This story was updated at 1:40 p.m., Thursday, April 6. Jump straight to: Where to get extra money and food support if your CalFresh benefits drop More than 3 million California households use CalFresh, the state’s version of the federal Supplemental Nutrition Assistance Program (SNAP), the food benefits program also known as “food stamps.” According to the state’s most recent data from January 2023, more than 5 million people use these funds to ensure they have access to food. During the pandemic, people using CalFresh received extra funds, called “emergency allocations,” in recognition of the extreme challenges the COVID pandemic caused to people’s lives and jobs. This increase was at least $95 in CalFresh benefits per month. But starting in April, CalFresh users will see a big drop in their food benefits. That’s because those extra CalFresh pandemic funds stopped on Feb. 28, making March the last month that the emergency allocations will appear in your CalFresh benefits. Keep reading to find out why this is happening, or jump straight to where you can find additional food support and benefits if you will be affected by this drop in CalFresh. Are you a student on CalFresh? Read more about how your eligibility for food benefits also changes from 10 June. Tell us: What else do you need information about? Why is this drop in my CalFresh benefits happening? The sharp reduction in CalFresh funds is due to federal funding changes for SNAP programs across the United States — not because of a change in California law. In March 2020, the U.S. Department of Agriculture (USDA)—the federal agency that oversees SNAP programs nationwide—gave states extra funding so they could increase food benefits for people using SNAP. The increase allowed California to increase the amount CalFresh users received each month, either to the maximum amount allowed or by adding a $95 increase for the people already getting the maximum. But now a 2023 congressional spending bill — the Consolidated Appropriations Act of 2023 — has ended the release of these extra pandemic-era funds to households across the US. How much money in CalFresh benefits will I lose now? Starting in April, your CalFresh benefits will drop back to their pre-pandemic levels, based on what you’re currently eligible for. These emergency allocations were $95 minimum. So the end of these extra funds means that a person using CalFresh will lose at least $95 each month in their food benefits. Both your regular CalFresh benefits and how much emergency allowance you received are calculated based on your personal circumstances (PDF), which include how many people are in your household, what your income is, and what tax deductions you claim. The larger your household and the lower your income, the greater your CalFresh benefits will be. Jump straight to: Where to get additional money and food assistance if your CalFresh benefits drop. You can go here to see the income thresholds and maximum CalFresh monthly awards (PDF) that are currently in effect through September 30, 2023. But remember that the dollar amounts for regular CalFresh awards shown in the table below represent the absolute maximum amount available to a household based on their circumstances, not the average. The minimum available CalFresh award is $23. A table showing maximum monthly allowances for CalFresh users. (California Department of Social Services) How will this affect Californians who use CalFresh? CalMatters reported that the extra emergency allocations since November have amounted to more than $500 million a month in additional food stamps for lower-income Californians, according to USDA data. Becky Silva, director of government relations at the California Association of Food Banks, told CalMatters that a single-person household could see their food assistance drop from $281 a month to as low as $23 in April. In San Francisco alone, officials at the city’s Human Services Agency (SFHSA) estimated in a March 1 press conference that about 70,000 households receiving CalFresh — more than 96,000 individuals — would lose an average of $160 a month, which is a total loss will be. of $11.5 million citywide. The SFHSA estimates that older people, people with disabilities and families with multiple children will be most affected by these CalFresh changes. The California Department of Social Services (CDSS), the agency that administers CalFresh, says it uses “many methods of communication” to alert CalFresh users of the impending drop in funds, including texts, social media, automated phone calls and an January email sent to all people using CalFresh. This message, the agency says, has been translated into Spanish, Vietnamese, Armenian and Cantonese. In its official flyer warning of the CalFresh funding changes (PDF), CDSS advises people hit by this sudden drop in food benefits in April that they can get “free food from your local food bank” as an “additional food resource.” The agency notes that both the state and the USDA have also recently made more funding available to food banks. However, many advocates are deeply concerned about the impact on hunger in California. Particularly concerned are food bank representatives, whose organizations have already seen high demand during the pandemic, and are themselves being pinched by the food inflation affecting the people served by food banks. “There’s no way to overstate how devastating this is going to be,” Silva of the California Association of Food Banks told CalMatters. “Families are going to see a dramatic and sudden drop in their food benefits at a time when food price inflation and the cost of living in California in particular are through the roof.” Mike Altfest, Alameda County Community Food Bank’s director of community engagement, says the loss in Alameda County alone will amount to more than 3 million meals in the county per month. “Our food bank can’t make 3.1 million meals,” Altfest said. “It’s physically impossible.” “We’re going to see a big jump in demand,” he said. “And I think food banks across the country are going to struggle to make it up.” Altfest says that many food banks across the state are joining forces with legislators and “working on a number of bills and proposals that we’ve supported.” These measures advocate not only for increased state funding for food banks, but also for the state to supplement federal SNAP benefits. Where can I get additional money and support if my CalFresh benefits drop? First, make sure you’re getting all the CalFresh benefits you’re entitled to. If your income has dropped, or stopped because you lost your job or your expenses increased, you may be eligible for more CalFresh benefits. (See the income thresholds and maximum CalFresh monthly allocations [PDF] currently in effect through Sept. 30, 2023.) If this is your situation, you should contact your local social services office. Find your local social services office.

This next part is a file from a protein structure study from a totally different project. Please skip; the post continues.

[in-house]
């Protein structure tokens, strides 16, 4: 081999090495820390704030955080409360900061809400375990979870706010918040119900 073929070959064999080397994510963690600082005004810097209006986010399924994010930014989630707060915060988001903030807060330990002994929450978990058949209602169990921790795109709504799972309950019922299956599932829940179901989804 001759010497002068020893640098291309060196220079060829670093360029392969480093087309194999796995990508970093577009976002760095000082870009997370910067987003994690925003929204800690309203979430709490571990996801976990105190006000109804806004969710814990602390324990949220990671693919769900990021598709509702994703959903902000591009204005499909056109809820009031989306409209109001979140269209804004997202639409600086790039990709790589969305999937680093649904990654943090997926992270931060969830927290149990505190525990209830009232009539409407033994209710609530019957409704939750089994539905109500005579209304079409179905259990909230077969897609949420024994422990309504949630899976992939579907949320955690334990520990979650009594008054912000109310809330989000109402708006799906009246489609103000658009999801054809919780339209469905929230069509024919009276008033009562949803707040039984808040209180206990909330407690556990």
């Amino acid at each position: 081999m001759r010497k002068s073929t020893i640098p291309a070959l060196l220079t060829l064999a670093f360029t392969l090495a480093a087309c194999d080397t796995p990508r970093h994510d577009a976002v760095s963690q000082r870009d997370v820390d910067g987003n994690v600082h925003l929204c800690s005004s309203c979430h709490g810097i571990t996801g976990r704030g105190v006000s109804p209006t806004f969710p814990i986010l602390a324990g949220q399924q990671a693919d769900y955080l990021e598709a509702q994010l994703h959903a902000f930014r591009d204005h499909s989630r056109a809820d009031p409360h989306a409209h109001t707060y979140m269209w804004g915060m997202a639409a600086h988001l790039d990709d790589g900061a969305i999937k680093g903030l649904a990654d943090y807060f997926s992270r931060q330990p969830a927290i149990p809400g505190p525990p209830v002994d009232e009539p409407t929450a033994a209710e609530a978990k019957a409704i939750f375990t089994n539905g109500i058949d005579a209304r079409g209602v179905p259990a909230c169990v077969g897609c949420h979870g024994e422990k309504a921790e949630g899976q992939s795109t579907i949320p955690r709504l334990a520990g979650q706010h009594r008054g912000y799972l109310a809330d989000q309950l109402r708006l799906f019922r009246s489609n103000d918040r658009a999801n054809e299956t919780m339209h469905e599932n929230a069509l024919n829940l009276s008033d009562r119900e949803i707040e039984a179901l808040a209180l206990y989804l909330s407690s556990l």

Call 211 CalFresh officials say that if you “need immediate food assistance,” you can call 211 and talk to someone about food services available in your area. This hotline is open 24 hours a day, but they warn that “not all areas offer 211 telephone support.” Alternatively, the CalFresh Info Line can be reached at (877) 847-3663. The California Department of Social Services Helpline is (888) 445-1955, which CalFresh says can also provide information